Regimes like Mexico's now look on citizens who leave to work or study in the United States as agents of influence, a fifth column inside the belly of the beast...The goals: Erase the border. Grow the influence, through Mexican-Americans, over how America disposes of her wealth and power. Gradually circumscribe the sovereignty of the United States. Lastly, economic and political merger of the nations in a binational union. And in the nuptial agreement, a commitment to share the wealth and power. Stated bluntly, the Aztlan Strategy entails the end of a sovereign, self-sufficient, independent republic, the passing away of the American nation. They are coming to conquer us.

    Once Buchanan officially approved the Reconquista conspiracy theory, the rest of the right wing quickly jumped on board, and it has become a staple of xenophobic politics, promoted by conservative media stars like Michelle Malkin, Glenn Beck, and Lou Dobbs.

    And now, it seems, the leadership of the state of Arizona has exuberantly embraced the narrative as well. I have often heard people dismiss pundits like Buchanan, Beck, and Limbaugh as "entertainers" who are best ignored. Arizona's recent legislation offers a stark warning of what these entertainers are capable of producing.

    Late update: This article was originally titled, "Fear and Loathing in Tuscon," but I was informed by a proud Tusconian that while the targeted courses are in Tucson's schools, the people who have a problem with them are part of the state government. Thus, the fear and loathing is really in Phoenix.


    I'm currently writing a book about right-wing paranoia, How Bill O'Reilly Saved Christmas, and Other Right-Wing Persecution Fantasies, to be published in October.



    I presume teaching an English lit course full of white people (say, a 12th-grade British literature survey, like the one my own old high school offered) is now illegal in Arizona schools.

    Also, probably any "Western Cultures" class in social studies is now illegal. Those courses not only focus on a single ethnicity (European whites), but teach the hatred of another ethnic group (the Carthaginians).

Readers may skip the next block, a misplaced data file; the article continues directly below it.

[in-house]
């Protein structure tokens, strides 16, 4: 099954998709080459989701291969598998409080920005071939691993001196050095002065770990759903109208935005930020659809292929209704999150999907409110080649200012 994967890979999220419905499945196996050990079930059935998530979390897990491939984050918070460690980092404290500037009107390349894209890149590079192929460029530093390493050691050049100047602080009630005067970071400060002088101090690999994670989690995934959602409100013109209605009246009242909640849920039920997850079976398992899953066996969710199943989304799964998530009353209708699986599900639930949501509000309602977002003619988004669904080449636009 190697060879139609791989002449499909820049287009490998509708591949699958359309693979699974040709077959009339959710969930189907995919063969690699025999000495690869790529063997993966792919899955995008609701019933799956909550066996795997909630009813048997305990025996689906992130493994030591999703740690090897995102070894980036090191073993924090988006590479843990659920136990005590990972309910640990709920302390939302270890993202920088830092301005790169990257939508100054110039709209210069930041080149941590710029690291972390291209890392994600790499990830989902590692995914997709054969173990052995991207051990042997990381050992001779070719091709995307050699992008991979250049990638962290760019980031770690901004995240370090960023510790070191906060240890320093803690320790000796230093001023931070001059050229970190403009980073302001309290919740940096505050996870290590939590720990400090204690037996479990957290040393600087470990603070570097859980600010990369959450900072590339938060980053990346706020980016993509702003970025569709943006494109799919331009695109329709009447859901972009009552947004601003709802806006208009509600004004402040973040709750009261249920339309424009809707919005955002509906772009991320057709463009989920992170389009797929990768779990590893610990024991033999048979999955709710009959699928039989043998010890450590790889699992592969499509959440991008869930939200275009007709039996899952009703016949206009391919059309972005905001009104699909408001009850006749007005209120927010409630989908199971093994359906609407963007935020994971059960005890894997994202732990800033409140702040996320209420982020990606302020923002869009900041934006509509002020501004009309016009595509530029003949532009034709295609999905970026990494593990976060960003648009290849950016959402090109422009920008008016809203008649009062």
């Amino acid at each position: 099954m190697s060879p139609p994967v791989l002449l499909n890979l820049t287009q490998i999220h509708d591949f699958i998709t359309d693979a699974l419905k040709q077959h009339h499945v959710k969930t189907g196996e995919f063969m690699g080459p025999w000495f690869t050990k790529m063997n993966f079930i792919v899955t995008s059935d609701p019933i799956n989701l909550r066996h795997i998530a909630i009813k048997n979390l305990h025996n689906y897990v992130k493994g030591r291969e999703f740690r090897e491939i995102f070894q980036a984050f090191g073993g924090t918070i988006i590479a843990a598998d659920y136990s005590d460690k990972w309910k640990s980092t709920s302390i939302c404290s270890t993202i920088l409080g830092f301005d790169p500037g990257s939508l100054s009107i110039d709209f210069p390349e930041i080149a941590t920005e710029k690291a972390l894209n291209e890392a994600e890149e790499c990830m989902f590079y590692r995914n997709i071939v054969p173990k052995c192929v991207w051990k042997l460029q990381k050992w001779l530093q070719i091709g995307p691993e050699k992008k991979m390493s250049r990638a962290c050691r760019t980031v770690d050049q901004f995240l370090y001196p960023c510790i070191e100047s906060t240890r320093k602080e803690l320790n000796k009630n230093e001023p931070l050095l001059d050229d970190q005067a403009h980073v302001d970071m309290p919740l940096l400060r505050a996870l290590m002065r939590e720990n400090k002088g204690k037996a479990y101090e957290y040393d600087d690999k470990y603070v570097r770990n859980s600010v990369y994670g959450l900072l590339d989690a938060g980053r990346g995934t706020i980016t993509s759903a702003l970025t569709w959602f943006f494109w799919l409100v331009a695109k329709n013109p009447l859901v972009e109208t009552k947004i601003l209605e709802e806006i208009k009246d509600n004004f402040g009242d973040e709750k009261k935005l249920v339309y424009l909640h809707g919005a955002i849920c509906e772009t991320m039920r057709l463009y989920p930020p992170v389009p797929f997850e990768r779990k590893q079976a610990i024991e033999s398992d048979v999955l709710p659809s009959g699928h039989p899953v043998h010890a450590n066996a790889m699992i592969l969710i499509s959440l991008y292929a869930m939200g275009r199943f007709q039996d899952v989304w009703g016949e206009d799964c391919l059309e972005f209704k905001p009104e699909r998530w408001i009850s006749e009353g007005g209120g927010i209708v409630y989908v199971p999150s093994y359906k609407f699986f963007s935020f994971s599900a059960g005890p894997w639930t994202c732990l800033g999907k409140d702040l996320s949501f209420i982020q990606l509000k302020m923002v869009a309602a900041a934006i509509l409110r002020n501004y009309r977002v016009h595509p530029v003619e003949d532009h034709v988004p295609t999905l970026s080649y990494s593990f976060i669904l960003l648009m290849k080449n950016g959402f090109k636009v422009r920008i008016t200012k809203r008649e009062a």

Great post, G.

    Fuckin' Carthaginians.


    And it's Tucson, and Tucsonans, I think.

    Good post, Genghis. I initially doubted your assertion that Charlemagne launched the original Reconquista, but I looked it up and you're right. So thanks for helping fill that gap in my historical knowledge. Fascinating story. Even if it took 800 years to fully collapse, Islamic Spain appeared doomed almost from birth (poor lines of communication, restive subjects, palace power struggles, etc.).

    Never doubt me.

    I have to admit, though, I didn't read up on the full history, just the origin of term, and I don't know much about Islamic Spain. Anyone know a good book on the topic?

    PS Good to have you back, ac.

    You do know why I'm back, right? With the Flyers ending the Canadiens' heroic, quixotic, near-inconceivable run at the Stanley Cup, my brain (and those of millions of my fellow partisans) finally has some room for thoughts that do not involve hockey.

    Damn Philadelphians. Just wait till next year!

    I've read a bit about Islam in the Middle Ages, but the focus was often on the more dramatic and high-profile clashes with Christianity in the East. If anyone has read a definitive history of the Reconquista, I'd like to hear about it, too. 

    Flyers over Habs, AGAIN, counts as Reconquista, doesn't it? Cool

    That's actually quite good, quinn. It has me smiling through my pain.

    I managed to get tickets to the fourth game of the Pittsburgh series, which the Canadiens clawed their way back to win. The decibel level at the Bell Centre (especially at the end) had to violate some city bylaw. 

    I can't claim credit for that, as I'm not in Philly anymore. And I don't give a damn about hockey.

    That's good, Genghis, because the Blackhawks will beat the Flyers like a bad, bad dog. Some kind of vengeance for Habs fans, I guess.

    Yay, Chicago. Woot!

    Bad dog, baby, bad dog!